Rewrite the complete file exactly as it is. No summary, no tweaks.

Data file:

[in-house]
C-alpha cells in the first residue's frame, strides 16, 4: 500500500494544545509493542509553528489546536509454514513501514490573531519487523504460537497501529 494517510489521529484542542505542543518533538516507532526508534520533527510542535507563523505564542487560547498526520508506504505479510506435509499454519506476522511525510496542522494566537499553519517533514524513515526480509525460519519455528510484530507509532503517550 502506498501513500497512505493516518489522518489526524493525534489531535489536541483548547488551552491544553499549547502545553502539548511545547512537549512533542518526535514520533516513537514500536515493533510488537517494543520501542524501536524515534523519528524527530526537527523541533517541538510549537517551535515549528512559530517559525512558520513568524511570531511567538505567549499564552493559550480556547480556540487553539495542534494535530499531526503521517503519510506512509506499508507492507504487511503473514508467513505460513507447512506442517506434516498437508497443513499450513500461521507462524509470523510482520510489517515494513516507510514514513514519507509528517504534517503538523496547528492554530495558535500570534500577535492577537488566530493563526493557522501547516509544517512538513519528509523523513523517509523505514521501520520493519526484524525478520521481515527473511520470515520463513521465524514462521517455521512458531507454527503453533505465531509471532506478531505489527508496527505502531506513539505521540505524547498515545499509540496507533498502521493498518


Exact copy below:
[in-house]
C-alpha cells in the first residue's frame, strides 16, 4: 500500500494544545509493542509553528489546536509454514513501514490573531519487523504460537497501529 494517510489521529484542542505542543518533538516507532526508534520533527510542535507563523505564542487560547498526520508506504505479510506435509499454519506476522511525510496542522494566537499553519517533514524513515526480509525460519519455528510484530507509532503517550 502506498501513500497512505493516518489522518489526524493525534489531535489536541483548547488551552491544553499549547502545553502539548511545547512537549512533542518526535514520533516513537514500536515493533510488537517494543520501542524501536524515534523519528524527530526537527523541533517541538510549537517551535515549528512559530517559525512558520513568524511570531511567538505567549499564552493559550480556547480556540487553539495542534494535530499531526503521517503519510506512509506499508507492507504487511503473514508467513505460513507447512506442517506434516498437508497443513499450513500461521507462524509470523510482520510489517515494513516507510514514513514519507509528517504534517503538523496547528492554530495558535500570534500577535492577537488566530493563526493557522501547516509544517512538513519528509523523513523517509523505514521501520520493519526484524525478520521481515527473511520470515520463513521465524514462521517455521512458531507454527503453533505465531509471532506478531505489527508496527505502531506513539505521540505524547498515545499509540496507533498502521493498518